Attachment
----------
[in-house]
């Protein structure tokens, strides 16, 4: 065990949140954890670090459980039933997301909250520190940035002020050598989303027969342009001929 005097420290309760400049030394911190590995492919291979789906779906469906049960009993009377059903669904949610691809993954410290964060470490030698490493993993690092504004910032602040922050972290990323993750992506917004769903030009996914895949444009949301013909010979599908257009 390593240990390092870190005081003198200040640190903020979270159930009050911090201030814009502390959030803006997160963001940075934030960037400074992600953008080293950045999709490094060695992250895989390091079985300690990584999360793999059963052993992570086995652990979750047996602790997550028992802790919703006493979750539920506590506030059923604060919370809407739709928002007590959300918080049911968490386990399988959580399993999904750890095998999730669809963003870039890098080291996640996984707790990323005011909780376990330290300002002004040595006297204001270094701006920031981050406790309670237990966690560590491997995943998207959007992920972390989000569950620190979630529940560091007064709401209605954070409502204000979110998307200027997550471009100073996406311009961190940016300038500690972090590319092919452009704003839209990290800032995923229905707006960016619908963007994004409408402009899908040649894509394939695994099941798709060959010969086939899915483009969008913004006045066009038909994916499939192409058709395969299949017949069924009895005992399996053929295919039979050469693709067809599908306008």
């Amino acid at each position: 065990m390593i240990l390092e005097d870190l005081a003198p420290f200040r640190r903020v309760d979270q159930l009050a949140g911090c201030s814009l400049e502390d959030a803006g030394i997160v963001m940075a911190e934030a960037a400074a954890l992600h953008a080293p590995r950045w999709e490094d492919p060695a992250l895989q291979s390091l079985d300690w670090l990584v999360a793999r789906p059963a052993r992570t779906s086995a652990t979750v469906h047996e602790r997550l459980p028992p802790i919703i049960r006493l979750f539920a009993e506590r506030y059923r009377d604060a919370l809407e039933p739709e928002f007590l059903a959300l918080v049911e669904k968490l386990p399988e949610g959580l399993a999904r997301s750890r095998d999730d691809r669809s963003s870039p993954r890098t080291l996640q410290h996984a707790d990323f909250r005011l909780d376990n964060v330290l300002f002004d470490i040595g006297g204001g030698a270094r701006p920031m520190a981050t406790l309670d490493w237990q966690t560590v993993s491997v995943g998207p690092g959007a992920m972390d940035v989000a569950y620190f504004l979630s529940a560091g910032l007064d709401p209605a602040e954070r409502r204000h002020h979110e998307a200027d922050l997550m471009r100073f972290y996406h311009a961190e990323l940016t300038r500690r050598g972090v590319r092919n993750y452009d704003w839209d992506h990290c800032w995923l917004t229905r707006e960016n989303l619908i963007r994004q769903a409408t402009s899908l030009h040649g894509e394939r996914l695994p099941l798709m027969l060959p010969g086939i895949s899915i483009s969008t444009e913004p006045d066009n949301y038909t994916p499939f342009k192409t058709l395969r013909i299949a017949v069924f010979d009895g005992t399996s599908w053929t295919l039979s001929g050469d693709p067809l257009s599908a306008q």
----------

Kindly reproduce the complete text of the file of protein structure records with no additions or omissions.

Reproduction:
[in-house]
């Protein structure tokens, strides 16, 4: 065990949140954890670090459980039933997301909250520190940035002020050598989303027969342009001929 005097420290309760400049030394911190590995492919291979789906779906469906049960009993009377059903669904949610691809993954410290964060470490030698490493993993690092504004910032602040922050972290990323993750992506917004769903030009996914895949444009949301013909010979599908257009 390593240990390092870190005081003198200040640190903020979270159930009050911090201030814009502390959030803006997160963001940075934030960037400074992600953008080293950045999709490094060695992250895989390091079985300690990584999360793999059963052993992570086995652990979750047996602790997550028992802790919703006493979750539920506590506030059923604060919370809407739709928002007590959300918080049911968490386990399988959580399993999904750890095998999730669809963003870039890098080291996640996984707790990323005011909780376990330290300002002004040595006297204001270094701006920031981050406790309670237990966690560590491997995943998207959007992920972390989000569950620190979630529940560091007064709401209605954070409502204000979110998307200027997550471009100073996406311009961190940016300038500690972090590319092919452009704003839209990290800032995923229905707006960016619908963007994004409408402009899908040649894509394939695994099941798709060959010969086939899915483009969008913004006045066009038909994916499939192409058709395969299949017949069924009895005992399996053929295919039979050469693709067809599908306008």
């Amino acid at each position: 065990m390593i240990l390092e005097d870190l005081a003198p420290f200040r640190r903020v309760d979270q159930l009050a949140g911090c201030s814009l400049e502390d959030a803006g030394i997160v963001m940075a911190e934030a960037a400074a954890l992600h953008a080293p590995r950045w999709e490094d492919p060695a992250l895989q291979s390091l079985d300690w670090l990584v999360a793999r789906p059963a052993r992570t779906s086995a652990t979750v469906h047996e602790r997550l459980p028992p802790i919703i049960r006493l979750f539920a009993e506590r506030y059923r009377d604060a919370l809407e039933p739709e928002f007590l059903a959300l918080v049911e669904k968490l386990p399988e949610g959580l399993a999904r997301s750890r095998d999730d691809r669809s963003s870039p993954r890098t080291l996640q410290h996984a707790d990323f909250r005011l909780d376990n964060v330290l300002f002004d470490i040595g006297g204001g030698a270094r701006p920031m520190a981050t406790l309670d490493w237990q966690t560590v993993s491997v995943g998207p690092g959007a992920m972390d940035v989000a569950y620190f504004l979630s529940a560091g910032l007064d709401p209605a602040e954070r409502r204000h002020h979110e998307a200027d922050l997550m471009r100073f972290y996406h311009a961190e990323l940016t300038r500690r050598g972090v590319r092919n993750y452009d704003w839209d992506h990290c800032w995923l917004t229905r707006e960016n989303l619908i963007r994004q769903a409408t402009s899908l030009h040649g894509e394939r996914l695994p099941l798709m027969l060959p010969g086939i895949s899915i483009s969008t444009e913004p006045d066009n949301y038909t994916p499939f342009k192409t058709l395969r013909i299949a017949v069924f010979d009895g005992t399996s599908w053929t295919l039979s001929g050469d693709p067809l257009s599908a306008q």